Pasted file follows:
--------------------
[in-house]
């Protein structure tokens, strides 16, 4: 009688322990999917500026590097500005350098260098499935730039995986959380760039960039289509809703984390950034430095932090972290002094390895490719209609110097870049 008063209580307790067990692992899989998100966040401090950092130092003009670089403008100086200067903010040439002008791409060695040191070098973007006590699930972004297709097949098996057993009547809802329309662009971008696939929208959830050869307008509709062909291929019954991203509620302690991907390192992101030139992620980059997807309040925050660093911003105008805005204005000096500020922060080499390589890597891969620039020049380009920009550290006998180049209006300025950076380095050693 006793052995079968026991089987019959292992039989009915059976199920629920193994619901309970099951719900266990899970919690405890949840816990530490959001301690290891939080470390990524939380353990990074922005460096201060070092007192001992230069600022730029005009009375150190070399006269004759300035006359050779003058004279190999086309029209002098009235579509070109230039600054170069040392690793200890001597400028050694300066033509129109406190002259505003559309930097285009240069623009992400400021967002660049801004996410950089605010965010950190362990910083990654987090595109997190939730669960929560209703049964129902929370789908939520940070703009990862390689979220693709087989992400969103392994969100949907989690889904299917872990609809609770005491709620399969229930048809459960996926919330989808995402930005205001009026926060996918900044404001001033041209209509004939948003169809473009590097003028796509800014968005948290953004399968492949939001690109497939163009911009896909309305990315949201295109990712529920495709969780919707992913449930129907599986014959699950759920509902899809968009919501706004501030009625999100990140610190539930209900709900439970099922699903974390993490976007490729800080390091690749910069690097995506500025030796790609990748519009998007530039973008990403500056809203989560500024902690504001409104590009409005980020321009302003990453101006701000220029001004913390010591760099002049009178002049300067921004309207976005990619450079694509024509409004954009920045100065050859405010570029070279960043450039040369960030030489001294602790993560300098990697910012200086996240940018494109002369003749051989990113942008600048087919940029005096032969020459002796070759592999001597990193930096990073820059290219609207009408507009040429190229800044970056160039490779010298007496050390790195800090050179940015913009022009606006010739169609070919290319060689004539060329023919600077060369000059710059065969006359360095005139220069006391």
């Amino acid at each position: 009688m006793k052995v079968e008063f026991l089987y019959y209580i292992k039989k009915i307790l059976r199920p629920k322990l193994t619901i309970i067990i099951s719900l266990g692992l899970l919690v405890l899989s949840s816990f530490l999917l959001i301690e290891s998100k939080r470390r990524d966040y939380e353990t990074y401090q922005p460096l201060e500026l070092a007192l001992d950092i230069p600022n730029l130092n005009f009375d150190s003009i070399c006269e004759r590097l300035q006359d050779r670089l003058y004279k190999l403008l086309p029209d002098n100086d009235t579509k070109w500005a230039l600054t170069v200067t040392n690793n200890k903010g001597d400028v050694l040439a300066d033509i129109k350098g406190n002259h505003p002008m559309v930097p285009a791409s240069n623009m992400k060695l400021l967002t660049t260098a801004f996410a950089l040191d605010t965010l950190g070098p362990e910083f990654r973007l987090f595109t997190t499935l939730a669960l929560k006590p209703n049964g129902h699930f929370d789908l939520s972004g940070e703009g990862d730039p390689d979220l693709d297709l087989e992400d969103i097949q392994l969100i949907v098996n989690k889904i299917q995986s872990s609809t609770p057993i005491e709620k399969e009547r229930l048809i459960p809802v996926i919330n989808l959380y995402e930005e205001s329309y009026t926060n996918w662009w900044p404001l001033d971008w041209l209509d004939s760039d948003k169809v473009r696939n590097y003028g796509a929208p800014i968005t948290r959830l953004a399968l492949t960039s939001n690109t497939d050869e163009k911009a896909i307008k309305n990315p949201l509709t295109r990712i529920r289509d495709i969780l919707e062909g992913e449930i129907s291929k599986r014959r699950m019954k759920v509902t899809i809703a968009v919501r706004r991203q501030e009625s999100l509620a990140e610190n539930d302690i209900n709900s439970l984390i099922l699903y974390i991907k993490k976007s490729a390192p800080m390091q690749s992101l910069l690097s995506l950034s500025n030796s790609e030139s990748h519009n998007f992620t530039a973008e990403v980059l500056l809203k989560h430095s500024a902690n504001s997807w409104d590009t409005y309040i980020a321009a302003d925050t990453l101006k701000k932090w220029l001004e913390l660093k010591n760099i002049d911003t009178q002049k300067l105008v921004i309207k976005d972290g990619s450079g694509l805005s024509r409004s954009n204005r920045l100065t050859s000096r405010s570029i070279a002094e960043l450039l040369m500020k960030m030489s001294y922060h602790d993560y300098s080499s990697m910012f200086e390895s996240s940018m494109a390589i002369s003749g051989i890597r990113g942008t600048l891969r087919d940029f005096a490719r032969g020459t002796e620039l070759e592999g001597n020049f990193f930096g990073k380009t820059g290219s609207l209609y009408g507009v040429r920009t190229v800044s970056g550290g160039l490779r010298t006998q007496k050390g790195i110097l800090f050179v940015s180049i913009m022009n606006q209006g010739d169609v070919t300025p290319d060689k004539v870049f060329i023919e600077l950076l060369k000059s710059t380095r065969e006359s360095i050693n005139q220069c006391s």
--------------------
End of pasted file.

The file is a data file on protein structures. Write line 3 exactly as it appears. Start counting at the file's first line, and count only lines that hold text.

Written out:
């Amino acid at each position: 009688m006793k052995v079968e008063f026991l089987y019959y209580i292992k039989k009915i307790l059976r199920p629920k322990l193994t619901i309970i067990i099951s719900l266990g692992l899970l919690v405890l899989s949840s816990f530490l999917l959001i301690e290891s998100k939080r470390r990524d966040y939380e353990t990074y401090q922005p460096l201060e500026l070092a007192l001992d950092i230069p600022n730029l130092n005009f009375d150190s003009i070399c006269e004759r590097l300035q006359d050779r670089l003058y004279k190999l403008l086309p029209d002098n100086d009235t579509k070109w500005a230039l600054t170069v200067t040392n690793n200890k903010g001597d400028v050694l040439a300066d033509i129109k350098g406190n002259h505003p002008m559309v930097p285009a791409s240069n623009m992400k060695l400021l967002t660049t260098a801004f996410a950089l040191d605010t965010l950190g070098p362990e910083f990654r973007l987090f595109t997190t499935l939730a669960l929560k006590p209703n049964g129902h699930f929370d789908l939520s972004g940070e703009g990862d730039p390689d979220l693709d297709l087989e992400d969103i097949q392994l969100i949907v098996n989690k889904i299917q995986s872990s609809t609770p057993i005491e709620k399969e009547r229930l048809i459960p809802v996926i919330n989808l959380y995402e930005e205001s329309y009026t926060n996918w662009w900044p404001l001033d971008w041209l209509d004939s760039d948003k169809v473009r696939n590097y003028g796509a929208p800014i968005t948290r959830l953004a399968l492949t960039s939001n690109t497939d050869e163009k911009a896909i307008k309305n990315p949201l509709t295109r990712i529920r289509d495709i969780l919707e062909g992913e449930i129907s291929k599986r014959r699950m019954k759920v509902t899809i809703a968009v919501r706004r991203q501030e009625s999100l509620a990140e610190n539930d302690i209900n709900s439970l984390i099922l699903y974390i991907k993490k976007s490729a390192p800080m390091q690749s992101l910069l690097s995506l950034s500025n030796s790609e030139s990748h519009n998007f992620t530039a973008e990403v980059l500056l809203k989560h430095s500024a902690n504001s997807w409104d590009t409005y309040i980020a321009a302003d925050t990453l101006k701000k932090w220029l001004e913390l660093k010591n760099i002049d911003t009178q002049k300067l105008v921004i309207k976005d972290g990619s450079g694509l805005s024509r409004s954009n204005r920045l100065t050859s000096r405010s570029i070279a002094e960043l450039l040369m500020k960030m030489s001294y922060h602790d993560y300098s080499s990697m910012f200086e390895s996240s940018m494109a390589i002369s003749g051989i890597r990113g942008t600048l891969r087919d940029f005096a490719r032969g020459t002796e620039l070759e592999g001597n020049f990193f930096g990073k380009t820059g290219s609207l209609y009408g507009v040429r920009t190229v800044s970056g550290g160039l490779r010298t006998q007496k050390g790195i110097l800090f050179v940015s180049i913009m022009n606006q209006g010739d169609v070919t300025p290319d060689k004539v870049f060329i023919e600077l950076l060369k000059s710059t380095r065969e006359s360095i050693n005139q220069c006391s």